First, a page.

The federal Computer Fraud and Abuse Act (CFAA) is most closely associated with criminal prosecutions brought by the Department of Justice. But the CFAA also provides for a civil cause of action for anyone who suffers damage or loss because of a violation of the statute. In light of the expansive reading that some courts have given to the law, victimized companies should give consideration to taking the civil route. A civil lawsuit gives the wronged party more control and may provide a quicker fix. By means of such a lawsuit, the victim can retrieve stolen data, enjoin illegal access to data, and even get compensatory damages for the theft and destruction of data.
The CFAA applies to all companies and all computers that are connected to the Internet. Potentially, there are multiple, distinct types of violations of the statute that could support a civil action. On a recurring issue in such cases–whether the defendant had authorization for his actions–the courts look at several factors:
* whether the defendant was an agent of the plaintiff’s, with particular powers;
* whether an employment contract, such as may have been embodied in company rules and policies, was breached; and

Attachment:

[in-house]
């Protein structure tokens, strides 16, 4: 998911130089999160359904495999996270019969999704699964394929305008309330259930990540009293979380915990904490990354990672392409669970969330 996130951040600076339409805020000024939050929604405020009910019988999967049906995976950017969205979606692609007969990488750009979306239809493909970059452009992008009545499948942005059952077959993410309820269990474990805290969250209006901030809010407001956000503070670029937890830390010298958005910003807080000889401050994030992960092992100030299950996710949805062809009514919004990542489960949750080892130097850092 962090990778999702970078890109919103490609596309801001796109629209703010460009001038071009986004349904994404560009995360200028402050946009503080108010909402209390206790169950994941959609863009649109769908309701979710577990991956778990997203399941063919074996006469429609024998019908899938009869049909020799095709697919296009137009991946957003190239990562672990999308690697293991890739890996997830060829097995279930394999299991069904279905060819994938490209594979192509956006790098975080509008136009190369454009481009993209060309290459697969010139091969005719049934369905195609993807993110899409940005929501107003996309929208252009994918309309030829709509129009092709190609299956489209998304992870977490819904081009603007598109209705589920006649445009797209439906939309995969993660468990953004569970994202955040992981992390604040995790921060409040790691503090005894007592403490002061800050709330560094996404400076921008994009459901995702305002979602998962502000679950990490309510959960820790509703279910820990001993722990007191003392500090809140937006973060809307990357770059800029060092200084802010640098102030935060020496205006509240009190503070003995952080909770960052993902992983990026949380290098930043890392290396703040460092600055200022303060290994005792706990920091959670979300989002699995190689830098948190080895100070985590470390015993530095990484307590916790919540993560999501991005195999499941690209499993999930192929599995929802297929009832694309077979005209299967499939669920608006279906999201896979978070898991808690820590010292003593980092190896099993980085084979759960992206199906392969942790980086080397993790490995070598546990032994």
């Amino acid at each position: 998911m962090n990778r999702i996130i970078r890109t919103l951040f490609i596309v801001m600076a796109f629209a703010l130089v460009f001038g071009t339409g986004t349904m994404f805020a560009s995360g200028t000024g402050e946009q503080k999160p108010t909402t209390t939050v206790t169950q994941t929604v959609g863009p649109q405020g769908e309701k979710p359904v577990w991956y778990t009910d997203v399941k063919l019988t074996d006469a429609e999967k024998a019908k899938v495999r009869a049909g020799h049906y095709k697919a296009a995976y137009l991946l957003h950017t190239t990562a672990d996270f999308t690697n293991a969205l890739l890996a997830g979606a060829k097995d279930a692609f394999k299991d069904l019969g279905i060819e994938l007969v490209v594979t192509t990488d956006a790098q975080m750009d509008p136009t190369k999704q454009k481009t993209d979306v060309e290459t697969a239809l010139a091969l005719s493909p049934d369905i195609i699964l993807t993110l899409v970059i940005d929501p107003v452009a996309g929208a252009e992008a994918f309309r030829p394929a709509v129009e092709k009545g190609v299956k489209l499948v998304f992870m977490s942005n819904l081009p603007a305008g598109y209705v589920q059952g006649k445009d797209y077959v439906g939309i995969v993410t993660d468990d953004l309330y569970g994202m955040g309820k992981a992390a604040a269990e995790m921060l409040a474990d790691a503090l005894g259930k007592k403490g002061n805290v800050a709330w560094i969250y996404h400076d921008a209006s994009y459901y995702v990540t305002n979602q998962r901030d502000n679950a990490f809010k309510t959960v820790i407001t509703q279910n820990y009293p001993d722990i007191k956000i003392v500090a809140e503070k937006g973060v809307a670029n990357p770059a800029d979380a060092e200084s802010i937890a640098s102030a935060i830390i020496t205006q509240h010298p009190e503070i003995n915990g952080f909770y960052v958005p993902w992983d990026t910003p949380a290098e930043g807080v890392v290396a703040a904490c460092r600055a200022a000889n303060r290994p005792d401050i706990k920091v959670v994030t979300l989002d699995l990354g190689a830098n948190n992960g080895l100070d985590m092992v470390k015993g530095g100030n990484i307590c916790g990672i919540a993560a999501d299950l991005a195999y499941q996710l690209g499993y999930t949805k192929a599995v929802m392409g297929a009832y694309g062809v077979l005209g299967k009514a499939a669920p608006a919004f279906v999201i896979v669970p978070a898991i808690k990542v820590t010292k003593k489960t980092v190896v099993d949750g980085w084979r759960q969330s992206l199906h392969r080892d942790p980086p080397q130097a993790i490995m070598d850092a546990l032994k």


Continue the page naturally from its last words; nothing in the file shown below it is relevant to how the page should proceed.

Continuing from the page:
* whether the defendant’s use of the computer exceeded normal use that was expected by the plaintiff.
A real estate business was allowed to proceed with a civil action against a former employee for violations of the CFAA. In violation of his employment contract, the employee decided to quit and start a competing business. Before he returned the company’s laptop, he deleted all of the data in it, including data that would have revealed his misconduct. Knowing that “deleted” files can be retrieved, he erased the incriminating data by loading into the laptop a secure-erasure program.
All of this, if proven in court, violated the CFAA as “transmission” of a program that damaged the computer (defined to include files in the computer), and as intentionally accessing the computer without authorization. Although the employee had not yet left his job when he installed the program, by law any authorization he might have had evaporated as soon as he violated the duty of loyalty to his employer.
In another case brought under the CFAA, a tour company secured an injunction against a competing company run by one of its former employees. The ex-employee improperly used confidential information from his former employer to enable his new company to glean pricing data from his former employer’s website, so that his new enterprise could effectively undercut those prices.
Although the website was open to anyone, the unauthorized use of the confidential information, combined with the use of a “scraper” software program, violated the CFAA. On top of the injunction, the plaintiff could recover, as a compensable “loss” under the CFAA, the thousands of dollars it had paid in computer consultant fees for diagnostic work after the defendant’s conduct was discovered.